The configurations being tested for this article today included:
Ubuntu 16.04 On WSL - Windows 10 Pro x64 with all available updates as of 18 February was the base operating system. WSL was enabled and Ubuntu 16.04 was installed through the Microsoft App Store and all stable release updates were then applied. This run is basically looking at how the current WSL performance is looking for Q1'2018.
OpenSUSE 42.3 On WSL - Microsoft also continues offering openSUSE Leap (and SUSE Linux Enterprise Server) for WSL. This run was done with openSUSE Leap 42.3 with all available stable release updates.
Ubuntu 16.04 On Docker Win 10 - The same Windows 10 setup but now testing Ubuntu 16.04 LTS with all available stable updates while running as a Docker container and having access to all available CPU cores and memory.
Clear Linux On Docker Win 10 - As anyone who sees our routine Linux distribution comparisons know, Intel's Clear Linux distribution is highly-tuned for delivering maximum out-of-the-box performance so it was also tossed into this comparison where supported. Clear Linux is available on Docker and it was tested with all available updates. Again, the lone container had access to all available CPU cores, etc.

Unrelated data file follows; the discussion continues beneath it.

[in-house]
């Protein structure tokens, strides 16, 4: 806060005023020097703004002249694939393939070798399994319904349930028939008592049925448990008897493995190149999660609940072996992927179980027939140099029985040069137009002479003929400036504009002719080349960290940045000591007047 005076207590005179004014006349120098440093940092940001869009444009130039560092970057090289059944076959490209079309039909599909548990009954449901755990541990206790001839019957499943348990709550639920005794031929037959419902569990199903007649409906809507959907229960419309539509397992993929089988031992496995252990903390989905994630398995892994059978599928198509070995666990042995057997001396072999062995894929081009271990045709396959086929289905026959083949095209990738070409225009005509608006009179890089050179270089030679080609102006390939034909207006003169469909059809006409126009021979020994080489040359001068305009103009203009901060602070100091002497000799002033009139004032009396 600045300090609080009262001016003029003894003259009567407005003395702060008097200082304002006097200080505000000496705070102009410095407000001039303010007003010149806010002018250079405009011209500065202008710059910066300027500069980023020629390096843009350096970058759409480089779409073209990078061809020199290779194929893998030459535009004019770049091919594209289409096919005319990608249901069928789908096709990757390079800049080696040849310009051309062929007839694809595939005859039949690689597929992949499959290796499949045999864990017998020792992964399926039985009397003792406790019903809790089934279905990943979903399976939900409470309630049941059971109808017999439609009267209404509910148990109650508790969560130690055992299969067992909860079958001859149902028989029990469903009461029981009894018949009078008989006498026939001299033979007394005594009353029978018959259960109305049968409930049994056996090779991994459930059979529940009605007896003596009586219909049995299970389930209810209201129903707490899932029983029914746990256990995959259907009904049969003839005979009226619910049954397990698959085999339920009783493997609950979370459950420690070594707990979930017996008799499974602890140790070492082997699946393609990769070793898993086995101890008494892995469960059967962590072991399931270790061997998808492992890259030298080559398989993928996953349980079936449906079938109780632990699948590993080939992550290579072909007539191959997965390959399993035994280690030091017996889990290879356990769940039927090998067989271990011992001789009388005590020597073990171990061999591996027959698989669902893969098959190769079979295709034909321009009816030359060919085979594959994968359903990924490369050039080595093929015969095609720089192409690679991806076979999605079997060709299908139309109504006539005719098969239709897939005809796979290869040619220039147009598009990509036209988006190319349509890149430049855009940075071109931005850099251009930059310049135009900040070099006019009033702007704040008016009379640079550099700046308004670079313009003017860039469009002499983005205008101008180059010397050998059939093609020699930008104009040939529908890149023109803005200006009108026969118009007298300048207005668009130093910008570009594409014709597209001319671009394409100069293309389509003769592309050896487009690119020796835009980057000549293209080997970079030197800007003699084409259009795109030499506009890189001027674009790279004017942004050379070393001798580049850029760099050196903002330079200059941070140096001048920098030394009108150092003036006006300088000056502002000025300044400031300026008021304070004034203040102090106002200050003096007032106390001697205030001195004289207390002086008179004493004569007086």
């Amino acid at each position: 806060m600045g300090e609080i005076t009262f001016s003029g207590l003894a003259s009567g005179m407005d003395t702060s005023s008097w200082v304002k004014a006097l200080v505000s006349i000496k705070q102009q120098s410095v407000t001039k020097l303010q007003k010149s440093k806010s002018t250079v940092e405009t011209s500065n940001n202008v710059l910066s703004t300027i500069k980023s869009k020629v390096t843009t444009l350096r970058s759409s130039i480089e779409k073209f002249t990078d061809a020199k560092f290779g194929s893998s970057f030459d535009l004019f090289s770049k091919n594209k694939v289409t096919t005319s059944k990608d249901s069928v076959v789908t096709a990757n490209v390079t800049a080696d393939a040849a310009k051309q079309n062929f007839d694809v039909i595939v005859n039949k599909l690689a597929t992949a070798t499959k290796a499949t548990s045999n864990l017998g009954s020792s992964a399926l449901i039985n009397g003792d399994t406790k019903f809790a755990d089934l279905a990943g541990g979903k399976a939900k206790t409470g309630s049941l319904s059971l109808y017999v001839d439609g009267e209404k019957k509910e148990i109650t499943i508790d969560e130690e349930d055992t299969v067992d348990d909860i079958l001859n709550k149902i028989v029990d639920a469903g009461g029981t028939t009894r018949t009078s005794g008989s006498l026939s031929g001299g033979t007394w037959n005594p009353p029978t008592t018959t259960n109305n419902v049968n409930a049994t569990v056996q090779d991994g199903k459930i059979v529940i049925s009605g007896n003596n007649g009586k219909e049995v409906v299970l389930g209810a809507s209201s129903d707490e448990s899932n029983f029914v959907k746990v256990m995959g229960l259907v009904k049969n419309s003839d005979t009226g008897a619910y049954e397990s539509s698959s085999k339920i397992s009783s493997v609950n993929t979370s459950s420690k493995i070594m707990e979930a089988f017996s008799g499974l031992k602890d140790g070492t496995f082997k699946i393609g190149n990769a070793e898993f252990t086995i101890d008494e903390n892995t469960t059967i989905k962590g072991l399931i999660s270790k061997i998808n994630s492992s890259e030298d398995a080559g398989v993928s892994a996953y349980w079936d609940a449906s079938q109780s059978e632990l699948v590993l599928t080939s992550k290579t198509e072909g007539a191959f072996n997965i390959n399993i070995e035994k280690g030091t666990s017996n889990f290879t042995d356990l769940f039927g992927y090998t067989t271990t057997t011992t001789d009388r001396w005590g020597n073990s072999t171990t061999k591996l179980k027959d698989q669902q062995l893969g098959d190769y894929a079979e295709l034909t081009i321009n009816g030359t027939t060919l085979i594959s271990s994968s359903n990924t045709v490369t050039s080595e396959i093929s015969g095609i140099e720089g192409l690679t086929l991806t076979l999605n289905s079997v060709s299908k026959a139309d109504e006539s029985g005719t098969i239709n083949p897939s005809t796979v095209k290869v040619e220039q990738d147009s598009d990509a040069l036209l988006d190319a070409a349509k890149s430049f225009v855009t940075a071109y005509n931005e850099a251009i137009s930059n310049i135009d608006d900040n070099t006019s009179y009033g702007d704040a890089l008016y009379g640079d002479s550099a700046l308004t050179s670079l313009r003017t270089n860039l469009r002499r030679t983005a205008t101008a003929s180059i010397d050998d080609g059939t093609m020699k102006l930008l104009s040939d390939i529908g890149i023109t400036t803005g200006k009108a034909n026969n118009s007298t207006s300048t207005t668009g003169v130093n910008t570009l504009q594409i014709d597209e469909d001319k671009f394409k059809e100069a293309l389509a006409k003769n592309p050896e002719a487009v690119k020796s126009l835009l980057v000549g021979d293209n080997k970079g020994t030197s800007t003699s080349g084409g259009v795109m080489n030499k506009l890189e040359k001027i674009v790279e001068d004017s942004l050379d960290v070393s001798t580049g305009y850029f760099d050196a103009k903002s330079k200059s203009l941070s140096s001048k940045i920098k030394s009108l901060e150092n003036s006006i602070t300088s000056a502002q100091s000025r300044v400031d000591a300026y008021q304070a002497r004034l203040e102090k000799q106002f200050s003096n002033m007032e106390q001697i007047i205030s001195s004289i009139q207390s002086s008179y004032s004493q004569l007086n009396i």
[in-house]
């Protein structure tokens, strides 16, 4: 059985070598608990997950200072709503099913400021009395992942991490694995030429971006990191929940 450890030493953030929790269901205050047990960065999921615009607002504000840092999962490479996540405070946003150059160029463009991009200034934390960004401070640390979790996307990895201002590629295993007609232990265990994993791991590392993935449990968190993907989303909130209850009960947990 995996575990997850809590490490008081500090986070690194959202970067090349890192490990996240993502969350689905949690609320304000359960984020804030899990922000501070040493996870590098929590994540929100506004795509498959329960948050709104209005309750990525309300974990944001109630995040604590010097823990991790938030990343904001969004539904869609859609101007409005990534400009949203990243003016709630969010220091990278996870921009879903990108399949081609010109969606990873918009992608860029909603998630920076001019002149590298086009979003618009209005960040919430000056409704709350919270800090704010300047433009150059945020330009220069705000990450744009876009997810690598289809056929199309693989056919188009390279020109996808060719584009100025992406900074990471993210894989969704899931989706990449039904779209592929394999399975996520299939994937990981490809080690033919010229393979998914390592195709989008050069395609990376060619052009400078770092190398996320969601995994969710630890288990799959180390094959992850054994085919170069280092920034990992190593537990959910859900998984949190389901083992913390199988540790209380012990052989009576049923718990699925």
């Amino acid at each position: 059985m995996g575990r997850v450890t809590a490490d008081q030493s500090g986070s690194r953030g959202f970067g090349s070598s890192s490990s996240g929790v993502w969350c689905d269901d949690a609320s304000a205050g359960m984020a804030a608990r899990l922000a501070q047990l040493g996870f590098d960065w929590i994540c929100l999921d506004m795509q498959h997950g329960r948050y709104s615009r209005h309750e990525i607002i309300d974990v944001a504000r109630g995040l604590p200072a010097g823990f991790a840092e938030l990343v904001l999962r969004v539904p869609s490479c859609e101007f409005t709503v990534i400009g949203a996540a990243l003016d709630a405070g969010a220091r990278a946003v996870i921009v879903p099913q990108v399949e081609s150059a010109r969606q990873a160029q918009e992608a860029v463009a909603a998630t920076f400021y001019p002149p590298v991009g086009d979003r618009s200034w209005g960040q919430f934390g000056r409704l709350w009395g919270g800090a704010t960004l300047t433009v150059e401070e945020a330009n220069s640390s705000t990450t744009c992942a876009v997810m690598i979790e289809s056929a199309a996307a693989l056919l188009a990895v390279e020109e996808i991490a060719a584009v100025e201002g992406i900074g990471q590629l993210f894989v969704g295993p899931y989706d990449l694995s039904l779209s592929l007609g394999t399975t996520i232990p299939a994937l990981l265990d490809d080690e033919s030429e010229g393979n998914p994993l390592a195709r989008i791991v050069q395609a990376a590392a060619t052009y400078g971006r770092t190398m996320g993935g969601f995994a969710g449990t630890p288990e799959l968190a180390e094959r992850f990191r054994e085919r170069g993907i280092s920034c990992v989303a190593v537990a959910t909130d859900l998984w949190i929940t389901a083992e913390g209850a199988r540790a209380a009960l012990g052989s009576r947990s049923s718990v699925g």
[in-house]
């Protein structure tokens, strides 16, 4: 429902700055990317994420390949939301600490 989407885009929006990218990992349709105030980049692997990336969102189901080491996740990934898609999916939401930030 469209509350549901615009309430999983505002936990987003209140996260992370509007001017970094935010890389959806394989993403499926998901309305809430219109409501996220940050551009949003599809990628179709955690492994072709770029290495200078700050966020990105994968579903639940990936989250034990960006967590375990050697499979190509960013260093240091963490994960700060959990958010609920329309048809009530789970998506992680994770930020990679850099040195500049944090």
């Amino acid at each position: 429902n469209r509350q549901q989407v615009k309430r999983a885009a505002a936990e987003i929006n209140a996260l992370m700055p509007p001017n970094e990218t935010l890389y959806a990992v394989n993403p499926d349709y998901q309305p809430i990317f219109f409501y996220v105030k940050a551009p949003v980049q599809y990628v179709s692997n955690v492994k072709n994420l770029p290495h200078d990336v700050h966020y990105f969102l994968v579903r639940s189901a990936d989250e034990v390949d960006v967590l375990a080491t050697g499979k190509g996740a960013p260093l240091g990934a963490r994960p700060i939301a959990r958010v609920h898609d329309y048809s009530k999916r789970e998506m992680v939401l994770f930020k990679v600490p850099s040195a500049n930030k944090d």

Ubuntu 16.04 On VirtualBox Win 10 - Ubuntu 16.04 tested from the same Windows 10 host but now using Oracle VM VirtualBox 5.2.6. The VM had access to all available CPU cores and system resources while was using a 30GB VDI virtual disk.
OpenSUSE 42.3 On VirtualBox Win 10 - OpenSUSE Leap 42.3 then tested with VM VirtualBox under the same conditions.
Ubuntu 16.04 - The bare metal installation of Ubuntu 16.04 LTS Linux for looking at its raw performance potential.
Clear Linux - The bare metal installation of Clear Linux for looking at its raw performance potential and for more broadly showing the optimized Linux potential of the hardware given its aggressive out-of-the-box performance.
openSUSE 42.3 - The bare metal installation of openSUSE Leap 42.3 for looking at its raw performance potential.